Cloud

CDM-FedRAMP union not on the calendar... yet

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The General Services Administration is looking forward to providing continuous diagnostics and mitigation services through the federal cloud authorization program, but that effort faces some challenges before it becomes a reality, according to a top CDM manager at GSA.

"At some point, the two will marry," said Jim Piche, manager of the agency's Federal Systems Integration and Management Center DHS Group.

Although GSA is a strong proponent of cloud-based services, implementing CDM through the Federal Risk Authorization and Management Program needs a little more time, Piche told an Oct. 21 ImmixGroup panel on detecting insider cyber intrusions.

While GSA is working to bring FedRAMP cloud capabilities to bear on CDM services, CDM's structure -- which includes a phased model that considers groups of large, medium and smaller agencies, blanket purchase agreements and more than a dozen providers -- complicates coupling it to FedRAMP. Additionally, Piche said, FedRAMP is building to a medium-level security baseline, while CDM, given its specific security responsibilities, requires a higher level baseline.

GSA is working to move past those challenges, he said, but no timeline has been set.

ExecTech: Can CDM change the game?

The Continuous Diagnostics and Mitigation program represents a dramatic shift from the government's traditional focus on certifying systems as secure and then rechecking them every so often.

Meanwhile, GSA and other agencies have been learning the ropes as agencies implement Phase 1 of CDM's three-phase roll out.

The first phase, which looks at endpoint device security, has given federal IT managers who have implemented it a sprawling view of the devices and vulnerabilities on their networks, many of which had gone unnoticed under previous monitoring regimes.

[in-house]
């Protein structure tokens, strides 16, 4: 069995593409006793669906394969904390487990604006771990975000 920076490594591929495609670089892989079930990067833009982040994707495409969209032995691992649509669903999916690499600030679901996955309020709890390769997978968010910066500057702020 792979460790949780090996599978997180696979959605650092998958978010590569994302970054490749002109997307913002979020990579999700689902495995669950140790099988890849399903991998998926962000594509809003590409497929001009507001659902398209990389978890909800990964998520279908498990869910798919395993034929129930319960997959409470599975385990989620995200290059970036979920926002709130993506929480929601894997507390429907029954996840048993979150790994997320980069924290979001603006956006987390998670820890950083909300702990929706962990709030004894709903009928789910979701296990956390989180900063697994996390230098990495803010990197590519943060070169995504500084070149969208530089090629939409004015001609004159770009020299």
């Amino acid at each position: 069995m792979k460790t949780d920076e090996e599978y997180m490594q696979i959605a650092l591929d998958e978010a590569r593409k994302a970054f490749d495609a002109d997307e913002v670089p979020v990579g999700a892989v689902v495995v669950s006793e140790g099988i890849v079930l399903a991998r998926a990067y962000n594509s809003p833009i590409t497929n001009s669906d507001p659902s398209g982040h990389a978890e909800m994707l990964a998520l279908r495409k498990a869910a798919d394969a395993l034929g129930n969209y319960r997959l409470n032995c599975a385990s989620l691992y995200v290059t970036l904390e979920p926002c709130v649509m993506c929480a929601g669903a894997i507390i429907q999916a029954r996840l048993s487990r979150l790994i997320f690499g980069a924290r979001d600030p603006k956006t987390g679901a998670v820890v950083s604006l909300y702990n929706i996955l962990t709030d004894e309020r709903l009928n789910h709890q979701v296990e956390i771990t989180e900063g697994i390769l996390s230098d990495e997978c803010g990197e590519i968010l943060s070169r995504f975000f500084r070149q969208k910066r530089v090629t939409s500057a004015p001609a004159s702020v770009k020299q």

When CDM was implemented at the Securities and Exchange Commission, "we were shocked" at the number of vulnerabilities it revealed, said SEC CIO Tom Bayer. His agency has been busy implementing its own version of CDM, but signed a memorandum of agreement with GSA at the beginning of September to use GSA's CDM contracting vehicles.

"We've seen benefits," said Tom DeBiase, chief information security officer at DHS's Immigration and Customs Enforcement. When his agency began implementing phase one and taking inventory of endpoint devices to secure, "we had a lot more technology than we realized."

Although GSA and DHS awarded the first CDM task orders in January, Piche said a second series of contracts, under Task Order II, are in varying stages of completion -- from evaluating submitted vendor proposals for larger agencies to releasing and drawing up vendor solicitations for smaller agencies. Task Order II focuses on products and services surrounding planning, management, training, architecture and engineering.

Federal CDM dashboard solutions are currently under evaluation by DHS, according to Piche. "There has been no competition, no selection and no award" for the dashboard contract, he said.

About the Author

Mark Rockwell is a senior staff writer at FCW, whose beat focuses on acquisition, the Department of Homeland Security and the Department of Energy.

Before joining FCW, Rockwell was Washington correspondent for Government Security News, where he covered all aspects of homeland security from IT to detection dogs and border security. Over the last 25 years in Washington as a reporter, editor and correspondent, he has covered an increasingly wide array of high-tech issues for publications like Communications Week, Internet Week, Fiber Optics News, tele.com magazine and Wireless Week.

Rockwell received a Jesse H. Neal Award for his work covering telecommunications issues, and is a graduate of James Madison University.

Click here for previous articles by Rockwell. Contact him at mrockwell@fcw.com or follow him on Twitter at @MRockwell4.


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